Selten (1975) labels such equilibria ‘subgame perfect’, where subgame refers to a stage in a game that is a game in itself. The Royal Swedish Academy of Sciences (1995, p. 5) called Selten’s innovation ‘the most fundamental refinement of Nash equilibrium’ and notes its application to the analysis of economic policy, oligopoly and the economics of information. Selten (1975) further refined the criteria for Nash equilibria by introducing the concept of ‘trembling-hand’ perfection. This allows for the possibility that players may make small mistakes in extensive form games. In our example, the credible threat of protection by the large country remains its optimal choice only if the smaller countries tolerate it. If they were to (mistakenly) retaliate, the large country’s protection strategy would no longer be optimal. A Nash equilibrium is trembling-hand perfect if it is able to accommodate the probability of such small mistakes. This work has been applied in industrial organisation theory and macroeconomics (Royal Swedish Academy of Sciences, 1995).

Selten’s Nobel citation also acknowledges his work in evolutionary games (with Peter Hammerstein), see Selten and Hammerstein (1984; 1994), as well as experimental game theory, see, for example, Selten (1990), Selten and Stoecker (1986); Selten et al. (1997). Selten (1978) is a noted paper on entry deterrence. His books include one on equilibrium selection with his fellow Nobel Laureate, John Harsanyi (Harsanyi and Selten, 1988a); Selten (1988b) addresses the notion of bounded rationality. Many of Selten’s most important papers have been collected together in two volumes in Selten (1999).

**Main Published Works**

(1965a), ‘Spieltheoretishe Behandlung eines Oligopolmodells mit Nachfragetragheit – Teil I Bestimmung des dynamischen Preisglieichgewichts’, Zeitschrift für die gesamte Staatswissenschaft, 121, pp. 301–24. (1965b), ‘Spieltheoretishe Behandlung eines Oligopolmodells mit Nachfragetragheit – Teil II Eigenschaften des dynamischen Preisglieichgewichts’, Zeitschrift für die gesamte Staatswissenschaft, 121, pp. 667–89. (1970), Preispolitik der Mehrprodukttenunternehmung in der statischen Theorie, Berlin: Springer- Verlag. (1975), ‘Reexamination of the Perfectness Concept for Equilibrium Points in Extensive Games’, International Journal of Game Theory, 4, pp. 25–55.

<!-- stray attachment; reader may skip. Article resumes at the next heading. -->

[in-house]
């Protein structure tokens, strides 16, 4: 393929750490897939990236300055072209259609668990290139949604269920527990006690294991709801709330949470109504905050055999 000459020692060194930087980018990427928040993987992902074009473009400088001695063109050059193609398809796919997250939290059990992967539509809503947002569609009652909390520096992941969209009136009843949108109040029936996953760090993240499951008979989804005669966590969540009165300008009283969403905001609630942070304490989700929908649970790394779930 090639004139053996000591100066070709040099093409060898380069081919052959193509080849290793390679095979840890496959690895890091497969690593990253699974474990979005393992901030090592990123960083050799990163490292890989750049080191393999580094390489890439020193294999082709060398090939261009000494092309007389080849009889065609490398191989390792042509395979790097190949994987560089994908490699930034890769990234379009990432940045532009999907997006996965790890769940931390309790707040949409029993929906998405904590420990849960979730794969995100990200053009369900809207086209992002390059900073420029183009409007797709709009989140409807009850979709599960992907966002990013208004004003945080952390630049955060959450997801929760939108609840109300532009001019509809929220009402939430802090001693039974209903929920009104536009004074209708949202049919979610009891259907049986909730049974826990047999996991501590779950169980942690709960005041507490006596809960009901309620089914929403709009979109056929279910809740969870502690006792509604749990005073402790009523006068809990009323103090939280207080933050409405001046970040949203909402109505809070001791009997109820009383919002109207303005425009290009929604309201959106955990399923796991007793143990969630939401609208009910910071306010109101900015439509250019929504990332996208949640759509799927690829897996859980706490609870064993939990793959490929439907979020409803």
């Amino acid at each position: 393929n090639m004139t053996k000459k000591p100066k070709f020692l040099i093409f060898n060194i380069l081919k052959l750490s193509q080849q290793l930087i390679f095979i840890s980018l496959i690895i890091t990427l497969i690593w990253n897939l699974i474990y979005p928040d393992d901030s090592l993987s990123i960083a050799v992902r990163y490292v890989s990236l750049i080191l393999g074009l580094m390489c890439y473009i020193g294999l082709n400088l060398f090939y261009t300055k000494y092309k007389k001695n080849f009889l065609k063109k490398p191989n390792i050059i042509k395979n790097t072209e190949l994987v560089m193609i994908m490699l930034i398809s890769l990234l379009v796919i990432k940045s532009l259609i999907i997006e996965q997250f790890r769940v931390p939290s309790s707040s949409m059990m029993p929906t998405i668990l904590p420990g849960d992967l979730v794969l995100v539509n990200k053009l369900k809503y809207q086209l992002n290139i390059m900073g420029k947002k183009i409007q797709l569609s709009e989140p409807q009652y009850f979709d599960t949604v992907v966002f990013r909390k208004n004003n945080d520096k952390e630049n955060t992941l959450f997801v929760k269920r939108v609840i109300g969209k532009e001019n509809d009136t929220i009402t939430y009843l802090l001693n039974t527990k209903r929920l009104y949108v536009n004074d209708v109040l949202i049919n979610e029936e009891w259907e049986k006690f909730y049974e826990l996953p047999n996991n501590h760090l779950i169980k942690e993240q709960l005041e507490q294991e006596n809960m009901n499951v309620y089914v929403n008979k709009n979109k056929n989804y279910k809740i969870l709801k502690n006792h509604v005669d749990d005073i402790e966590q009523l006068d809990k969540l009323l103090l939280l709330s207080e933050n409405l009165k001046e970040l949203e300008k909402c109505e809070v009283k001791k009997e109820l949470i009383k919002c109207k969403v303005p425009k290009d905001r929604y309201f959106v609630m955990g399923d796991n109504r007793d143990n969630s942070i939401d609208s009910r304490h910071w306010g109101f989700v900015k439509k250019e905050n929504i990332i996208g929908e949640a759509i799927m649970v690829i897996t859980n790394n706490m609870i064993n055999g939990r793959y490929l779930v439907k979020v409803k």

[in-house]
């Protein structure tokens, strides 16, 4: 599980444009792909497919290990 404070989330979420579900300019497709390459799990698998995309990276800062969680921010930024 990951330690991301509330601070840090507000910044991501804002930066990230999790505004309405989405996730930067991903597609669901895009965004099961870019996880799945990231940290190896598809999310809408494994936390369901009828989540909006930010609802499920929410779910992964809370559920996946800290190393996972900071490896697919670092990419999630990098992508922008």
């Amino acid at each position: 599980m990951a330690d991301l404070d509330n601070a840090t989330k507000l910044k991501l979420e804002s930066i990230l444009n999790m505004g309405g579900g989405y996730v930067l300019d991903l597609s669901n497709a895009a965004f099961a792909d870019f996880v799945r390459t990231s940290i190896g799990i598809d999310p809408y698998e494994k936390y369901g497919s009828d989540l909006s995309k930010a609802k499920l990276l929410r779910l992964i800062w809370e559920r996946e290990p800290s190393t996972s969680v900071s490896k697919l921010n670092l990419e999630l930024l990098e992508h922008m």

(1978), ‘The Chain Store Paradox’, Theory and Decision, 9, April, pp. 127–59.

(1984), ‘Gaps in Harley’s Argument on Evolutionary Stable Learning Rules and in the Logic of “Tit for Tat”’ (with P. Hammerstein), The Behavioural and Brain Sciences, 7 (1), pp. 115– 16.

(1986), ‘End Behaviour in Sequences of Finite Prisoners’ Dilemma Supergames’ (with R. Stoecker), Journal of Economic Behavior and Organization, 7 (1), pp. 47–70.

(1988a), A General Theory of Equilibrium Selection in Games (with J.C. Harsanyi), Cambridge, MA: MIT Press.

(1988b), Models of Strategic Rationality, Theory and Decision Library, Series C: Game Theory, Mathematical Programming and Operations Research, Dordrecht: Kluwer.

(1990), ‘Bounded Rationality’, Journal of Institutional and Theoretical Economics, 146, December, pp. 649–58.

(1994), ‘Game Theory and Evolutionary Biology’ (with P. Hammerstein), in R.J. Aumann and S. Hart (eds) Handbook of Game Theory, Vol. 2, Amsterdam: Elsevier Science, pp. 929– 93.

(1997), ‘Duopoly Strategies Programmed by Experienced Players’ (with M. Mitzkewitz and G.R. Uhlich), Econometrica, 65, May, pp. 517–55.

(1999), Game Theory and Economic Behaviour: Selected Essays, 2 vols, Cheltenham, UK and Northampton, MA, USA: Edward Elgar.

**Secondary Literature**

Gul, F. (1997), ‘A Nobel Prize for Game Theorists: The Contributions of Harsanyi, Nash and Selten’, Journal of Economic Perspectives, 11, Summer, pp. 159–74.

Kuhn, H.W., J.C. Harsanyi, R. Selten, J.W. Weibull, E. van Damme, J.F. Nash Jr and P. Hammerstein (1996), ‘The Work of John Nash in Game Theory’, (Nobel Seminar, 8 December 1994), Journal of Economic Theory, 69, April, pp. 153–85.

Royal Swedish Academy of Sciences (1995), ‘The Nobel Memorial Prize in Economics 1994’, Scandinavian Journal of Economics, 97 (1), pp. 1–7.

van Damme, E. and J.W. Weibull (1995), ‘Equilibrium in Strategic Interaction: The Contributions of John C. Harsanyi, John F. Nash and Reinhard Selten’, Scandinavian Journal of Economics, 97 (1), pp. 15–40.